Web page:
Everybody Down isn’t a record to cherry pick your favourite tracks from, it isn’t a record to stick on shuffle, it isn’t a record to let run in the background while you do something else. It requires, no demands your attention from the very off. To skip through it would be akin to trying to follow a novel by reading pages at random. That’s because the debut album from Kate Tempest owes as much to the literary form as it does anything from the music world. It’s no surprise when you consider her background – poet, spoken word artist, playwright, squatter and Brit School alumni. If you should expect anything from her first long player, it’s that it’ll be a serious piece of work.
And it is, but always in a good way. Spread over twelve songs, Everybody Down weaves a tale of inner city London through the lives of a number of characters. It’s a clever move – the background may be a familiar one but by giving it a human (albeit fictional) element it becomes a story that engages you far more than any standard media reflections. Nor is it all doom and gloom, focusing on the desire to seek a better life, even if the methods may not be ideal. Thus the sex industry, crime and having to deal with idiot music video directors all loom large, yet it’s an uplifting tale and – like any good novel – you find yourself hanging on to discover what happens in the end.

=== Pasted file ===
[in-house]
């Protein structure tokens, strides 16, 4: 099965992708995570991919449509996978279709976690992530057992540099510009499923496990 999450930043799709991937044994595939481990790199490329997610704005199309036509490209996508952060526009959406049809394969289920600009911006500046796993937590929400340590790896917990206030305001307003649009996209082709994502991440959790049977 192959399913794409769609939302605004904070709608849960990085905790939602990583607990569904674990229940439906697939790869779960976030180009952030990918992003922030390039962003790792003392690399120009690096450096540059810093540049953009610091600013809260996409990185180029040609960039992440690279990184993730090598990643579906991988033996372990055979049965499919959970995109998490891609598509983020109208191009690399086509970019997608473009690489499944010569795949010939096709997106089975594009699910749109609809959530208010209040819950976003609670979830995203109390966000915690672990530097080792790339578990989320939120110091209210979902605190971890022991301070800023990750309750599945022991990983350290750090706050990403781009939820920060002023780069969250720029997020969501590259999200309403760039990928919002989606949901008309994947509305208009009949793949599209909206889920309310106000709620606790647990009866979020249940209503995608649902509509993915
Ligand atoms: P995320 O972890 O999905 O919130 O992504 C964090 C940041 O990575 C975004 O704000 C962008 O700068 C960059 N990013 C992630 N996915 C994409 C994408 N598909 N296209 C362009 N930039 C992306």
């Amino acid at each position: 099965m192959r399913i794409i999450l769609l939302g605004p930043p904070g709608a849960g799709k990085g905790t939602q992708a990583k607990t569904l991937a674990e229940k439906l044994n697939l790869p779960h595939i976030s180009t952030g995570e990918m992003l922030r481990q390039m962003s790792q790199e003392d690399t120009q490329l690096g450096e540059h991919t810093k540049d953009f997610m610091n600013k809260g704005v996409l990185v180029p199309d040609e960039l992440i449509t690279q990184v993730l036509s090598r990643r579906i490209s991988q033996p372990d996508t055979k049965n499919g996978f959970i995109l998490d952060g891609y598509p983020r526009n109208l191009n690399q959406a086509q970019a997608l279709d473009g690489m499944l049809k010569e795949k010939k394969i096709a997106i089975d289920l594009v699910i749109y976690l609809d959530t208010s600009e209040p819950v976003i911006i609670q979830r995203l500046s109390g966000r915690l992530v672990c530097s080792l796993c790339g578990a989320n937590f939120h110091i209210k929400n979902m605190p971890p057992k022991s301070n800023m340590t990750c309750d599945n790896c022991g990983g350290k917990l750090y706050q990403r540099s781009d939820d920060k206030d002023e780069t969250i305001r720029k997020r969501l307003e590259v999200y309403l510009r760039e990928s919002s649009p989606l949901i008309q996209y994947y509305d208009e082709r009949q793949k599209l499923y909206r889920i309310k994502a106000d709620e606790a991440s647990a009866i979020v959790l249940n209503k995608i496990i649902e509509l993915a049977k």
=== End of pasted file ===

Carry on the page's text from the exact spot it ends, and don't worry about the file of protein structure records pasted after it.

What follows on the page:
It’s not just about the words, though. Producer Dan Carey has created a musical landscape that perfectly matches the narrative. As you might expect it’s very much the sound of young London, all bass and beats but Tempest’s warm delivery keeps it firmly on the human side. It also ensures that, although you’ll never quite recapture the magic of hearing it for the first time, Everybody Down will still have you coming back for more.
Ultimately, though, this is Kate Tempest’s moment. Not that she hasn’t had many along the way already, but this could well be her finest hour so far.